cambridge contemporary art

Demonstrations

2017 - a year in photos

Meet the artist, Demonstrations, exhibitionscambridge contemporary artComment
paul smith and flora mclachlan 7.10.1722.jpg

Throughout the year the gallery has changed its skin over a dozen times. Our exhibits have shown the brightest and best from the world of contemporary ceramics, glass, painting and printmaking.  

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We always strive to mould the gallery's interior to display the artwork in the most complimentary way. Our aim has always been to create an inviting environment, which allows visitors to experience the work in a relaxed and personal space. 

We were very pleased to host a number of engaging workshops and talks by many of our esteemed artists. For both us and gallery visitors, these meetings are a wonderful opportunity to get to know the artists we represent and learn about their practices. 

This year we began to live stream the events on our Instagram profile to an ever increasing audience. 

We have lots more events lined up for 2018.

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We wish you all the best in the New Year! 

 

Photography by Zuza Grubecka

Future exhibitions at cambridge contemporary art

2nd - 14th January 2018

Mixed exhibition featuring Vicky Oldfield

20th January - 25th February 2018

Mixed exhibition

3rd - 25th March 2018

Emma Green

30th March to 22nd April 2018

Shazia Mahmood and Anthony Theakston

28th April to 20th May 2018

Paine Proffitt and Helen Martino

26th May to 17th June 2018

Ruth Beloe, Anne-Marie Butlin

8th to 30th September 2018

Gail Brodholt and John Duffin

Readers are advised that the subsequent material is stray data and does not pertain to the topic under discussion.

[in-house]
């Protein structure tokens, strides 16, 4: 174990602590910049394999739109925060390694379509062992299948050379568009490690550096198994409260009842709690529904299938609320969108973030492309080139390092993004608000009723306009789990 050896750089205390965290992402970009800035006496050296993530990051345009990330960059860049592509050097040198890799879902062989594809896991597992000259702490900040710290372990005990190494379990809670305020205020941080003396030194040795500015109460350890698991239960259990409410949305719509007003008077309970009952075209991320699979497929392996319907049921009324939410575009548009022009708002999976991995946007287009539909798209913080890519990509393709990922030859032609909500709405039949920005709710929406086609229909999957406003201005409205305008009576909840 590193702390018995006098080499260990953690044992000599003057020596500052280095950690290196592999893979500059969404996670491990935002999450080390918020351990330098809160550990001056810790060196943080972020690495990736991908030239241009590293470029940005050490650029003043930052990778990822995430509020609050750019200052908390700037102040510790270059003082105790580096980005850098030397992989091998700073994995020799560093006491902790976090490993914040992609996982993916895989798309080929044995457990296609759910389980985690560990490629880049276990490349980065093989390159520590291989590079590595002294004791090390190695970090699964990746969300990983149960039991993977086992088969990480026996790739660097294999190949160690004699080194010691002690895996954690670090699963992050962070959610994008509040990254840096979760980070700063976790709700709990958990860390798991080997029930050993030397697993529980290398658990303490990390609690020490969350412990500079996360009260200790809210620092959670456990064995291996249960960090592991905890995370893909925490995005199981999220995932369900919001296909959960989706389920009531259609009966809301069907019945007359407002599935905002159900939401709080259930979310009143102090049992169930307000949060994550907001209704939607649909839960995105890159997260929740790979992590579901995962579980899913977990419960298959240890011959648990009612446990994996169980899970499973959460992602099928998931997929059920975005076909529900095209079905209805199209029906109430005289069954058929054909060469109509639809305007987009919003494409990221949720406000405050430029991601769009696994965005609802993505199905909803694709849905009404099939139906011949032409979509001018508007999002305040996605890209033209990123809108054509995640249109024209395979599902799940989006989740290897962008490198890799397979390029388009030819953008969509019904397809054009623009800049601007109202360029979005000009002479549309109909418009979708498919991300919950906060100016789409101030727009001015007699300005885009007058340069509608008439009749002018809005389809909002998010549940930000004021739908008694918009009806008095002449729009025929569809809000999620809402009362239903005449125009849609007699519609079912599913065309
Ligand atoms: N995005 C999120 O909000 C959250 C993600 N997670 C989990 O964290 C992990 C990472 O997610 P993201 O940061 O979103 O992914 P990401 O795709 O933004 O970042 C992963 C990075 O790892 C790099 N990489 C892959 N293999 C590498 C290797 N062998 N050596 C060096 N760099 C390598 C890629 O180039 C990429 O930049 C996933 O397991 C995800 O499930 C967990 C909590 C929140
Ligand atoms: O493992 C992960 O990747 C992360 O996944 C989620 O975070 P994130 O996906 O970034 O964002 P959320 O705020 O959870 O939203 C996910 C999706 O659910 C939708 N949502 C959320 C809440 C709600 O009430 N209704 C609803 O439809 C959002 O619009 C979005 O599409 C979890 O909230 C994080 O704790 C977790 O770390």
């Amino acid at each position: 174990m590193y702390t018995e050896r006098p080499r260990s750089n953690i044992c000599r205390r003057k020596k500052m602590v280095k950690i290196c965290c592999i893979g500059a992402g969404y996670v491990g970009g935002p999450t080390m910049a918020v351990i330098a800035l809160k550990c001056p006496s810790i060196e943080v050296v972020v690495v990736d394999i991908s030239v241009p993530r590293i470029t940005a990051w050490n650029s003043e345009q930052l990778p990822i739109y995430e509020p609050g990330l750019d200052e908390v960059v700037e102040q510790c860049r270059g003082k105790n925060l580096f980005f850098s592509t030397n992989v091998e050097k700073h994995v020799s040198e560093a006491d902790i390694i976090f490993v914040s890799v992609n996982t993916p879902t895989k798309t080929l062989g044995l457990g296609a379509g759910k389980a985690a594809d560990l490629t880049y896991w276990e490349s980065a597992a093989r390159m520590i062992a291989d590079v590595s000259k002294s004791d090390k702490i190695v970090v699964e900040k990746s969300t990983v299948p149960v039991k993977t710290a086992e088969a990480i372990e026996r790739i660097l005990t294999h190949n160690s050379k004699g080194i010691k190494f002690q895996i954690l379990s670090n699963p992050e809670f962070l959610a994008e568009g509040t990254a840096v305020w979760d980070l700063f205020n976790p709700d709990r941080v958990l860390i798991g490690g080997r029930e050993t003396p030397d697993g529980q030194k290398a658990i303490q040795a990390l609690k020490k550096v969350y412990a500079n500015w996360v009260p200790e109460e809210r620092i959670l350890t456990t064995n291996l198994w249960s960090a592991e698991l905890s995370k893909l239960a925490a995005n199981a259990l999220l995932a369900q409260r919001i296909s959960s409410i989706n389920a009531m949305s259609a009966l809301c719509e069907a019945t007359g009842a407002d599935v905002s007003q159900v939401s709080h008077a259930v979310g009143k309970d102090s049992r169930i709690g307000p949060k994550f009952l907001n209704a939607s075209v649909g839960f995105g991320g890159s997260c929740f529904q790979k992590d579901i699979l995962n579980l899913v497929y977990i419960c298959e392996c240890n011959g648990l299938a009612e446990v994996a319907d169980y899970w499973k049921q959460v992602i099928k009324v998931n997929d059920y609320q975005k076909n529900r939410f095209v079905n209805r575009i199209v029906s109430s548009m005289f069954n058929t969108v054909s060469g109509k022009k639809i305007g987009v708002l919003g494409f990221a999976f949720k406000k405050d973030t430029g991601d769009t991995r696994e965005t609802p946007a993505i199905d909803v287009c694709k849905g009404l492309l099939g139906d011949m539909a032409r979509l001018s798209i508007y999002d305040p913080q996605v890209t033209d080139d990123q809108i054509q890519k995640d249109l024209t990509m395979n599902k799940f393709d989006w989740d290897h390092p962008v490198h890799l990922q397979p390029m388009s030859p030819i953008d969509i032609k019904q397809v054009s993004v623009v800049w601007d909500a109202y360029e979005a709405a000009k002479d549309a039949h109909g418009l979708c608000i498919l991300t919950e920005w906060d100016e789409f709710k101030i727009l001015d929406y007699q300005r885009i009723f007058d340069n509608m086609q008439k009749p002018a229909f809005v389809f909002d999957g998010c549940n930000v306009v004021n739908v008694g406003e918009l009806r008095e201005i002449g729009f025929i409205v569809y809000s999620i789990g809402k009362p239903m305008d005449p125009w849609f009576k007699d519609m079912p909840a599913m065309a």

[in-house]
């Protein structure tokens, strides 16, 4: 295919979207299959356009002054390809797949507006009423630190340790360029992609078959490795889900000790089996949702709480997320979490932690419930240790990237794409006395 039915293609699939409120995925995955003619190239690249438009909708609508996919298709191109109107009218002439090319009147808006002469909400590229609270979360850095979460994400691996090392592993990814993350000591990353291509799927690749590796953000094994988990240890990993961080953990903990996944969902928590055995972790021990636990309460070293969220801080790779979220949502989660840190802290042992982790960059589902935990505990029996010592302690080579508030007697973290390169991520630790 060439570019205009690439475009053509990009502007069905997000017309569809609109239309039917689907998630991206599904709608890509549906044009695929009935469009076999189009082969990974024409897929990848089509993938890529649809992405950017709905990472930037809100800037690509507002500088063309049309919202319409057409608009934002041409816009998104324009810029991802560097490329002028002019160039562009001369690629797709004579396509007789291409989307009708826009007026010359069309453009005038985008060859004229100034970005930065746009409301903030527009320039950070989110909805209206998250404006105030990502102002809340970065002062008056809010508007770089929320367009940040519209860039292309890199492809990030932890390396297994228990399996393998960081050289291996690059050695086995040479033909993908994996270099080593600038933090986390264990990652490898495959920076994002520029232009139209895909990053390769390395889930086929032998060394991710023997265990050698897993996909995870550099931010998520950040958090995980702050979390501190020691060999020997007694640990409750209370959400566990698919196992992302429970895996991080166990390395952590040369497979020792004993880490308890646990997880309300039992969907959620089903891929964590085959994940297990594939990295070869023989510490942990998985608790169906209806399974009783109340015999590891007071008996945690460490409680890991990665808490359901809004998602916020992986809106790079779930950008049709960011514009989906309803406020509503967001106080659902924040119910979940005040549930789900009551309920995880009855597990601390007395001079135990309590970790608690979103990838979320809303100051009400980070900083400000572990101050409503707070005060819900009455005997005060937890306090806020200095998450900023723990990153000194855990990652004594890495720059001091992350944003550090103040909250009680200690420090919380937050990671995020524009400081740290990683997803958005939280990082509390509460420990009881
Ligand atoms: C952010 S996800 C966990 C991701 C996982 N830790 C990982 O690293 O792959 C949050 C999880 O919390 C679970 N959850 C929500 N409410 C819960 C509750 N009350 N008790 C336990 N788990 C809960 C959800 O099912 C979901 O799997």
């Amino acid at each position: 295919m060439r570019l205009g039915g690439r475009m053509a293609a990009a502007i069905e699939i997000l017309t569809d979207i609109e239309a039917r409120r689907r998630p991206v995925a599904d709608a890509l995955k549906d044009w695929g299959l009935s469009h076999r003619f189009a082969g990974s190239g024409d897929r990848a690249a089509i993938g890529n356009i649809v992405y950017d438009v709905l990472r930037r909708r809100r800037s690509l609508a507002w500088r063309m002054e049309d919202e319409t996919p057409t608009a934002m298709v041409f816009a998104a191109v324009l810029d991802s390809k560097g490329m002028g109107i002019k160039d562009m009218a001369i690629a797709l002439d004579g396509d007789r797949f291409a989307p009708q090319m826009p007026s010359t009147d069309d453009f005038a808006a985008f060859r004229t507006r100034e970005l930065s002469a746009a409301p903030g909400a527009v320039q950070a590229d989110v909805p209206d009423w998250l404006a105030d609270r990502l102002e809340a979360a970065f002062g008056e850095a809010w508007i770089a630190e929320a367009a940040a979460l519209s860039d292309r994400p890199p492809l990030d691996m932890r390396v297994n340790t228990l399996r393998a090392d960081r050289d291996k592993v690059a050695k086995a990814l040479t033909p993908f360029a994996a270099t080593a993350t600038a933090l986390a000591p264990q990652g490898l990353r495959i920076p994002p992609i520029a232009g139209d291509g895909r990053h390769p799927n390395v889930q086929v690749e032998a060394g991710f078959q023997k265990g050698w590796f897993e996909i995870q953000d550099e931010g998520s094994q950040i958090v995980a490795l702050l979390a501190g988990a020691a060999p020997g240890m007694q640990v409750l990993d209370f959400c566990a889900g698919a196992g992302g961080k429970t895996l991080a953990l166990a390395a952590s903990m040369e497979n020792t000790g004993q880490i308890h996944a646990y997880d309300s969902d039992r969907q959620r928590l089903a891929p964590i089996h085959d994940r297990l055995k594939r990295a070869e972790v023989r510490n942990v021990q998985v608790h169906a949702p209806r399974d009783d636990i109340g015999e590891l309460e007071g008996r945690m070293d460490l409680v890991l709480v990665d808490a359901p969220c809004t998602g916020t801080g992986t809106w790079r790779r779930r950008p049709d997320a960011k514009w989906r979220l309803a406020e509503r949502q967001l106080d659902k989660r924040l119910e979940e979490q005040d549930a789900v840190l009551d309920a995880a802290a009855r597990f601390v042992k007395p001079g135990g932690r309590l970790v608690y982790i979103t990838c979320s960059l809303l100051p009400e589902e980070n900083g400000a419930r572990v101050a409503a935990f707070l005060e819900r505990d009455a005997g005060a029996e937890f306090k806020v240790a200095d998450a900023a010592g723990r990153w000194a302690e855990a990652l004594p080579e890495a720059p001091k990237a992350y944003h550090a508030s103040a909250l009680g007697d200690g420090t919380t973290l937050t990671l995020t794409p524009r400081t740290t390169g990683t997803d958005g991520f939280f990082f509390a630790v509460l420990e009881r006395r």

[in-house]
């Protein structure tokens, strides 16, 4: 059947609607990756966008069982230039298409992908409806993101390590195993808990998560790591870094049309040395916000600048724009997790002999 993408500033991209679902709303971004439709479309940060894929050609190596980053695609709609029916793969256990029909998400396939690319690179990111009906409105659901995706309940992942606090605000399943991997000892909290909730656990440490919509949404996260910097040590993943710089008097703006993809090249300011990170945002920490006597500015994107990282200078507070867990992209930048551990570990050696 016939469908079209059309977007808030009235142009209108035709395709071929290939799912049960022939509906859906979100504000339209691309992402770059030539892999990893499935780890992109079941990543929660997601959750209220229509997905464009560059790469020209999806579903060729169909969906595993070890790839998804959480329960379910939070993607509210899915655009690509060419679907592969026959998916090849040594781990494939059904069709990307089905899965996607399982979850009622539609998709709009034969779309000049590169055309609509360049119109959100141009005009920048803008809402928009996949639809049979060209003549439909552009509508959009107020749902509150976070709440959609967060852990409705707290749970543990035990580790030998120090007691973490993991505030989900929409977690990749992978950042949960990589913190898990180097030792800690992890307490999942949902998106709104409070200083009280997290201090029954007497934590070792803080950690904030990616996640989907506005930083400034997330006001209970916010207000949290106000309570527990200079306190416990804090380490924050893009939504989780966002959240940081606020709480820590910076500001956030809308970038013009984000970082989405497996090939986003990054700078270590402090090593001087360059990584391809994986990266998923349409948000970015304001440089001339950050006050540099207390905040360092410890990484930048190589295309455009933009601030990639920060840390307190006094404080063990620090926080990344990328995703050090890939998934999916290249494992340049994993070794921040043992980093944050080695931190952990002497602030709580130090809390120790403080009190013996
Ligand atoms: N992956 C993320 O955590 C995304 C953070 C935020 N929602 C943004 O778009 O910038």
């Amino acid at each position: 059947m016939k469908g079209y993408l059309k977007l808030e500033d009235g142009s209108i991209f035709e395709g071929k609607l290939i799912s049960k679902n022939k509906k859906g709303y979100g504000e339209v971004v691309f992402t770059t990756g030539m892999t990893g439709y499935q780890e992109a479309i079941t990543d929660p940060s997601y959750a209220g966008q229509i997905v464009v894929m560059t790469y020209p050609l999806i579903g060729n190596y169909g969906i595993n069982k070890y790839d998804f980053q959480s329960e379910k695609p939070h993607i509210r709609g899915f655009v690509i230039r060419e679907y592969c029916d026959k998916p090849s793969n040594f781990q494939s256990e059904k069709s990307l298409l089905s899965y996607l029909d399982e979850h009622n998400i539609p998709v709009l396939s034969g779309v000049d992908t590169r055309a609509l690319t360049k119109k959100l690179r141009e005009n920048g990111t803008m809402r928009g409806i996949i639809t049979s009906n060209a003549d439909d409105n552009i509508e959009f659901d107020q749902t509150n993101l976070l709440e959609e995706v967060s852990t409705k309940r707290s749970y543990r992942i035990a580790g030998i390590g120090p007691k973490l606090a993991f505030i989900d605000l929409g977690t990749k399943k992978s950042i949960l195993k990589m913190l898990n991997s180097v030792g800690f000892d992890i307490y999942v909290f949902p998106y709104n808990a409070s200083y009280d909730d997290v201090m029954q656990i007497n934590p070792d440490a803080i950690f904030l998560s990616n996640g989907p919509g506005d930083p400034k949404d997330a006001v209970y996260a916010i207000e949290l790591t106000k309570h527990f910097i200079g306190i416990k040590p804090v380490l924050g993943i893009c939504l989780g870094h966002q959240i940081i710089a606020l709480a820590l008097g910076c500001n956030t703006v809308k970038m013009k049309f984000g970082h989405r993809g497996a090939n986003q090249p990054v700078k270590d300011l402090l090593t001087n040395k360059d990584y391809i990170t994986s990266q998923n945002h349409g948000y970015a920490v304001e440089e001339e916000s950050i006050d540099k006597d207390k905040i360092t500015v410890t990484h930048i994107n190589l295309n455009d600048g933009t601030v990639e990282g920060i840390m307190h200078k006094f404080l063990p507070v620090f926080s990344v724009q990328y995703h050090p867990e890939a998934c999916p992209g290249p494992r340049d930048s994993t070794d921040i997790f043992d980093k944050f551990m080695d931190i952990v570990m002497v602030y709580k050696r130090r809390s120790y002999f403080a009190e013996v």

In the Forest – Paul Smith & Flora McLachlan - 7th-29th October

exhibitions, Demonstrations, Meet the artist, Etching, Sculpture, Printmakingcambridge contemporary artComment

 

Our autumn show at cambridge contemporary art is a forest-themed exhibition with etchings by Flora McLachlan and sculptures by Paul Smith. Their work shares a magical, dream-like quality and both artists are inspired by fables and fairytales.

Flora The first leaves, etching 24x27cm.jpeg
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Paul Smith makes hand-built figurative ceramic sculptures and limited edition sculptures in bronze, iron and marble resin. His work explores the relationship between mankind and the natural world, with a special interest in encounters between humans and animals. Rather than realistic depictions, he is interested in rendering dream-like images, designed to create a feeling of peaceful co-existence between us and nature. Paul is inspired by fairytales and children’s stories, often playfully subverting or reinterpreting them.

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Equally enthralled by the natural world, Flora McLachlan creates beautiful etchings and paintings of enchanted landscapes roamed by mythical creatures, infused with a sense of mystery. She tries to express a sense of lost or hidden magic, a glimpse through trees of the white hart. Etching is the ideal medium for her purpose, with its high contrast deep blacks and glowing whites creating an ethereal atmosphere. Her work is inspired by medieval English literature, myths and legends. We will have a mix of etchings, drawings, paintings and monotypes, including brand new work.